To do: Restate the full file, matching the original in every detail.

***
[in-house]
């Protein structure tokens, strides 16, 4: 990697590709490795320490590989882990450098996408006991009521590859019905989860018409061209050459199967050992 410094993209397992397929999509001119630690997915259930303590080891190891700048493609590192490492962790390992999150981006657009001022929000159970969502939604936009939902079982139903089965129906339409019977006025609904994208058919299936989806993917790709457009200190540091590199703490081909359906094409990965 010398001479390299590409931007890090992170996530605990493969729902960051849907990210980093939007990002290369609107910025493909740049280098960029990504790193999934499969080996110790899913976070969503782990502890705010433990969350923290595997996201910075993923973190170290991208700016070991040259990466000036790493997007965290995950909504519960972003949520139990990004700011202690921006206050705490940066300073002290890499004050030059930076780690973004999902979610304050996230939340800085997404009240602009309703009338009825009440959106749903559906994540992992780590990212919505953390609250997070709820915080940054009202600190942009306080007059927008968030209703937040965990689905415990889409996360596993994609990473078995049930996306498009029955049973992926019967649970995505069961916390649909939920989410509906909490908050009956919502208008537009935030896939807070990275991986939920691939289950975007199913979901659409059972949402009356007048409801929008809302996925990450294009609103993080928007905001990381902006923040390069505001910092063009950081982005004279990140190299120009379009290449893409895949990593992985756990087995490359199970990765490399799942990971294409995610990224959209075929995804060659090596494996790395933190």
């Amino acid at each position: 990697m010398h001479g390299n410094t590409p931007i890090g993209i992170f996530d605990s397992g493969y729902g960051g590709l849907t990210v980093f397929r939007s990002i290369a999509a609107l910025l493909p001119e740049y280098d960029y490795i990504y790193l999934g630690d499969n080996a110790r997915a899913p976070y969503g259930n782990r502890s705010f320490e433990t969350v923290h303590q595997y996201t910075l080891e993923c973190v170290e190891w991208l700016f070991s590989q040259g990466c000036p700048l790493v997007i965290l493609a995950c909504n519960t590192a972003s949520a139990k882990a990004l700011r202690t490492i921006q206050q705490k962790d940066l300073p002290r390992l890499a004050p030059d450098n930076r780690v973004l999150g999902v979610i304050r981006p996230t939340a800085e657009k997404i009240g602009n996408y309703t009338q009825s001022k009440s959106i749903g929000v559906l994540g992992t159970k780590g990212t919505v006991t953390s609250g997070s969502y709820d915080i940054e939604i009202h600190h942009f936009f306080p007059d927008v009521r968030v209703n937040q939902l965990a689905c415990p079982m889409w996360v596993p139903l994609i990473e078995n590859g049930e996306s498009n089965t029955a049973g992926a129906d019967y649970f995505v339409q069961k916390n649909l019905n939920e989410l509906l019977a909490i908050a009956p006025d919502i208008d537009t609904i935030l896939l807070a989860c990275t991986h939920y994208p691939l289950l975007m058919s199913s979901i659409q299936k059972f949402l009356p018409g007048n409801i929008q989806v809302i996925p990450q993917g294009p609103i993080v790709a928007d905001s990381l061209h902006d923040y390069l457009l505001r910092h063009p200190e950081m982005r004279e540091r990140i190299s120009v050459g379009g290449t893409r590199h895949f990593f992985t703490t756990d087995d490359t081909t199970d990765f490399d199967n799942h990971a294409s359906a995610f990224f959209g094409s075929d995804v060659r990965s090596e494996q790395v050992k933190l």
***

[in-house]
């Protein structure tokens, strides 16, 4: 990697590709490795320490590989882990450098996408006991009521590859019905989860018409061209050459199967050992 410094993209397992397929999509001119630690997915259930303590080891190891700048493609590192490492962790390992999150981006657009001022929000159970969502939604936009939902079982139903089965129906339409019977006025609904994208058919299936989806993917790709457009200190540091590199703490081909359906094409990965 010398001479390299590409931007890090992170996530605990493969729902960051849907990210980093939007990002290369609107910025493909740049280098960029990504790193999934499969080996110790899913976070969503782990502890705010433990969350923290595997996201910075993923973190170290991208700016070991040259990466000036790493997007965290995950909504519960972003949520139990990004700011202690921006206050705490940066300073002290890499004050030059930076780690973004999902979610304050996230939340800085997404009240602009309703009338009825009440959106749903559906994540992992780590990212919505953390609250997070709820915080940054009202600190942009306080007059927008968030209703937040965990689905415990889409996360596993994609990473078995049930996306498009029955049973992926019967649970995505069961916390649909939920989410509906909490908050009956919502208008537009935030896939807070990275991986939920691939289950975007199913979901659409059972949402009356007048409801929008809302996925990450294009609103993080928007905001990381902006923040390069505001910092063009950081982005004279990140190299120009379009290449893409895949990593992985756990087995490359199970990765490399799942990971294409995610990224959209075929995804060659090596494996790395933190």
């Amino acid at each position: 990697m010398h001479g390299n410094t590409p931007i890090g993209i992170f996530d605990s397992g493969y729902g960051g590709l849907t990210v980093f397929r939007s990002i290369a999509a609107l910025l493909p001119e740049y280098d960029y490795i990504y790193l999934g630690d499969n080996a110790r997915a899913p976070y969503g259930n782990r502890s705010f320490e433990t969350v923290h303590q595997y996201t910075l080891e993923c973190v170290e190891w991208l700016f070991s590989q040259g990466c000036p700048l790493v997007i965290l493609a995950c909504n519960t590192a972003s949520a139990k882990a990004l700011r202690t490492i921006q206050q705490k962790d940066l300073p002290r390992l890499a004050p030059d450098n930076r780690v973004l999150g999902v979610i304050r981006p996230t939340a800085e657009k997404i009240g602009n996408y309703t009338q009825s001022k009440s959106i749903g929000v559906l994540g992992t159970k780590g990212t919505v006991t953390s609250g997070s969502y709820d915080i940054e939604i009202h600190h942009f936009f306080p007059d927008v009521r968030v209703n937040q939902l965990a689905c415990p079982m889409w996360v596993p139903l994609i990473e078995n590859g049930e996306s498009n089965t029955a049973g992926a129906d019967y649970f995505v339409q069961k916390n649909l019905n939920e989410l509906l019977a909490i908050a009956p006025d919502i208008d537009t609904i935030l896939l807070a989860c990275t991986h939920y994208p691939l289950l975007m058919s199913s979901i659409q299936k059972f949402l009356p018409g007048n409801i929008q989806v809302i996925p990450q993917g294009p609103i993080v790709a928007d905001s990381l061209h902006d923040y390069l457009l505001r910092h063009p200190e950081m982005r004279e540091r990140i190299s120009v050459g379009g290449t893409r590199h895949f990593f992985t703490t756990d087995d490359t081909t199970d990765f490399d199967n799942h990971a294409s359906a995610f990224f959209g094409s075929d995804v060659r990965s090596e494996q790395v050992k933190l």